Stealers Wheel’s Clowns And Jokers

The story behind “Stuck In The Middle With You,” the much-loved and only major hit by Scottish melodic rock troupe Stealers Wheel, is a classic case of an improbable success. Not least since the man who co-wrote it had already left the band by the time it became a surprise hit in 1973, only to be persuaded to return. It was also a song that found a whole new audience nearly 20 years later thanks to film director Quentin Tarantino.

The track’s singalong chorus belied an excoriating critique of the music business and its “clowns and jokers” by its writers, Gerry Rafferty and bandmate Joe Egan. Earlier, with future superstar comedian Billy Connolly, Rafferty had been a member of Scottish troubadours the Humblebums and released his first LP in his own name, the excellent Can I Have My Money Back, in 1971; later, of course, he became a reluctant star and a chart-topping solo artist.

“Stuck In The Middle With You” was on Stealers Wheel’s first, self-titled album for A&M, which was overseen by the great American producer-writers Jerry Leiber and Mike Stoller. The gifted but volatile group had already endured line-up changes even before signing with the revered label, and soon after the LP’s release in October 1972, Rafferty had also had enough of the band and the business, retreating to his family in Scotland.

But by then, a certain momentum was building. In November, Stealers Wheel performed (without Rafferty) on the famed British TV series The Old Grey Whistle Test.They also found some healthy acceptance of the album in America, where it entered the Billboard survey in February 1973, climbing to a No.50 peak.

Then something even more unexpected happened. Despite Rafferty’s departure, A&M released “Stuck In The Middle With You” as a single in America, and it took off. In retrospect, it sounds an obvious hit, but in the chart scene of the day, an acoustic-based track with a distinct flavor of what we now call Americana was an unlikely Top 10 entry. But that’s what it became, on both sides of the Atlantic, and in a triumph of negotiation, Rafferty was persuaded to rejoin.

The song hit the Hot 100 for March 3 and climbed rapidly, peaking at No.6 in May; by then, the U.K. company knew they had to follow suit, and after a No.35 bow there, it went on to spend three weeks in the Top 10, peaking at No.8. Curiosity in Stealers Wheel didn’t extend to the LP in Britain, where it remained uncharted, as did its splendid follow-ups Ferguslie Park and Right or Wrong, by which time the band’s fading name was in the hands of just Rafferty and Egan.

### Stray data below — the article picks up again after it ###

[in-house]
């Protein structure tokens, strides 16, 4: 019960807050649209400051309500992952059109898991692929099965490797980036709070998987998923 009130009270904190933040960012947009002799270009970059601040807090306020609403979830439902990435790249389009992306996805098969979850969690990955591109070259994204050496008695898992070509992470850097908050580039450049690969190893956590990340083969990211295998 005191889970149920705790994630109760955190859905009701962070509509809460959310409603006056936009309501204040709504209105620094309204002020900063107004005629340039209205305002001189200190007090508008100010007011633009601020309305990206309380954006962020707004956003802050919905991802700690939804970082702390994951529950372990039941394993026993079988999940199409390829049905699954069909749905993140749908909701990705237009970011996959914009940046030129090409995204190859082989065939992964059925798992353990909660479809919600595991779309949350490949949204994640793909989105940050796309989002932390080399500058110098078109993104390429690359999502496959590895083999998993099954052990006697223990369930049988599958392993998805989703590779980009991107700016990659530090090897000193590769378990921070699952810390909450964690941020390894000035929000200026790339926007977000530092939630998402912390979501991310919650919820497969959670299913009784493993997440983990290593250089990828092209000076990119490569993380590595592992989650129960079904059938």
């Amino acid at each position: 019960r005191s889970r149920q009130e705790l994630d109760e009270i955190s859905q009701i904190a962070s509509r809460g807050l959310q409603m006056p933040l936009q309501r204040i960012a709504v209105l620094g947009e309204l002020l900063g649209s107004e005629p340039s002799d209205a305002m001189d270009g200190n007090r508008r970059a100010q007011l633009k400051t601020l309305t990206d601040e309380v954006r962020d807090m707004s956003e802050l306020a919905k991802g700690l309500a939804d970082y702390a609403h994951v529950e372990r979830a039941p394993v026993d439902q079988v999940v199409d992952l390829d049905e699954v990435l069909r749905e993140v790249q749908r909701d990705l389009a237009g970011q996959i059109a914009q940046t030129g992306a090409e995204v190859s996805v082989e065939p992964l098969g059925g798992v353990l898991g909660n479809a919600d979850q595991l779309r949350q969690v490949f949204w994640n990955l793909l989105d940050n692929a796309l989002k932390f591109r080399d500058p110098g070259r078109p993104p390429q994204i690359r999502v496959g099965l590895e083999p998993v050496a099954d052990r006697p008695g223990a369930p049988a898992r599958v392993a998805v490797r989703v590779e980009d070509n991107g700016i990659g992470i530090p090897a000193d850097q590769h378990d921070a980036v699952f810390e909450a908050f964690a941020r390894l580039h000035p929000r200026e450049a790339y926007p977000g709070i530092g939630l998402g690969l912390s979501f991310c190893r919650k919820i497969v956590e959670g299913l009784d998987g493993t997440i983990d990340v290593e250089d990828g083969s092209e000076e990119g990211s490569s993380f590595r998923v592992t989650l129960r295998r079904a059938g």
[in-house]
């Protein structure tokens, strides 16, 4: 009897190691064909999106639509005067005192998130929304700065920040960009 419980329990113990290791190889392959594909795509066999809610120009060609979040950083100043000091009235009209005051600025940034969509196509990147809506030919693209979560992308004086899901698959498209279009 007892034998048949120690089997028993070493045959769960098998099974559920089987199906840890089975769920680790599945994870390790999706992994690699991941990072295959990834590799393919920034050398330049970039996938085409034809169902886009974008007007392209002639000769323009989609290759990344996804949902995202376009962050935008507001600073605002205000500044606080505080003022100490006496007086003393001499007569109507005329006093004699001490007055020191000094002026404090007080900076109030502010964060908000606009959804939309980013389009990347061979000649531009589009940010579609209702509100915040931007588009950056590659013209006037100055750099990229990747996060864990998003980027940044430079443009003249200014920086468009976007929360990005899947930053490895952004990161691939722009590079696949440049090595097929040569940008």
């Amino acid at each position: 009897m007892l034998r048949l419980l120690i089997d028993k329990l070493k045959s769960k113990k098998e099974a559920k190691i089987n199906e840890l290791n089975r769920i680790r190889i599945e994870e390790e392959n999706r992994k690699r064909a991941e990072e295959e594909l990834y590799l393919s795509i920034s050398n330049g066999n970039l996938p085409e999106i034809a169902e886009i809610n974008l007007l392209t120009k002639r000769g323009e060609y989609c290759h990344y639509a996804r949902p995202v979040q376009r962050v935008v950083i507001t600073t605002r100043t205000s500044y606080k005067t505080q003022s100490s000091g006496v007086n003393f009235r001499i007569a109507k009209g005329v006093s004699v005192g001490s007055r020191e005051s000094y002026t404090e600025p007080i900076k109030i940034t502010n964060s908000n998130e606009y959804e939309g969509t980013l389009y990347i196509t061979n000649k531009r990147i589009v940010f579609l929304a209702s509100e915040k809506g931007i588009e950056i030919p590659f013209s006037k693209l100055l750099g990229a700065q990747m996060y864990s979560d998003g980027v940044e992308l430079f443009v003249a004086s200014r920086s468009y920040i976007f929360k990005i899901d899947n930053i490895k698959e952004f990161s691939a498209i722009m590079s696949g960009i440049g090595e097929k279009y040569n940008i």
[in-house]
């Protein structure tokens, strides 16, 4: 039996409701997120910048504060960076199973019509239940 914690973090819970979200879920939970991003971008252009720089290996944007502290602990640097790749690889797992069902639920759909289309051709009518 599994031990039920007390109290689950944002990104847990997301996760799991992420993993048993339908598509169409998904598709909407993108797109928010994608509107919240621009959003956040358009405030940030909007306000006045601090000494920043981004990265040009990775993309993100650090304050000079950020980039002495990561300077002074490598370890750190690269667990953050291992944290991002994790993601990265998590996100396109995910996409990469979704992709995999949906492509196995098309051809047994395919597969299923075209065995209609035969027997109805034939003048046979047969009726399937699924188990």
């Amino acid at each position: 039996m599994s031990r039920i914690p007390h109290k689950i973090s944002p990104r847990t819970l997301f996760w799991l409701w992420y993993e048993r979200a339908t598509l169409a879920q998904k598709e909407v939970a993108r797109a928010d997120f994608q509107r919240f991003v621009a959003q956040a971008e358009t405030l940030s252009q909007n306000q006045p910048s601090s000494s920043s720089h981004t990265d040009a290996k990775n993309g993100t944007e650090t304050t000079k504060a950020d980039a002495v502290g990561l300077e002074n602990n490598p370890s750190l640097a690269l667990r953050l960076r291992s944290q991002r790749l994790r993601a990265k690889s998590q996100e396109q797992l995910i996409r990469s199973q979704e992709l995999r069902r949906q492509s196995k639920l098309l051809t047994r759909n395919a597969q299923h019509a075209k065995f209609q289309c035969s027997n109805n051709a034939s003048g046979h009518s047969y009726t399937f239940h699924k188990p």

They split for good thereafter, Rafferty obliged to overcome management and label issues before signing to United Artists and resuming his solo career with City To City. Fueled by the omnipresent smash “Baker Street,” it went to No.1 in America, turned platinum, and made Rafferty a household name. But it was a level of visibility he struggled to cope with.

After further chart entries with Night Owl, which went gold in the U.S., and then Snakes and Ladders, he retreated to a more manageable lower profile, albeit fighting demons that led to Gerry’s death from liver failure in 2011. Egan, for his part, released a greatly undervalued album of his own, Out Of Nowhere, in 1979, on Ariola. Both as solo talents and as the songwriters behind Stealers Wheel, their importance in British rock-pop history is undeniable.

Tarantino’s use of “Stuck In The Middle” in his 1992 film Reservoir Dogs brought the song a new generation of admirers. Rafferty’s daughter Martha told this writer in 2021: “A lot of people don’t realise that Gerry Rafferty wrote and sang that song. But it’s grown arms and legs in America, it gets used in everything. We get more sync requests for that track now than for ‘Baker Street.’’’

That interview took place around the release of Rest In Blue, a posthumous and well-received set of unreleased Rafferty that she oversaw, with performances by some of his former collaborators. It included a new, even more rootsy version of “Stuck In The Middle.” “It was a song he’d wanted to re-record,” said Martha. “I found a really nice vocal of it and built the track back up around that. It’s really nice to hear him singing that song with a mature voice, not with the kind of Dylanesque thing going on. Singing it seriously.”

Listen to the best of Stealers Wheel on Apple Music and Spotify.

Related Posts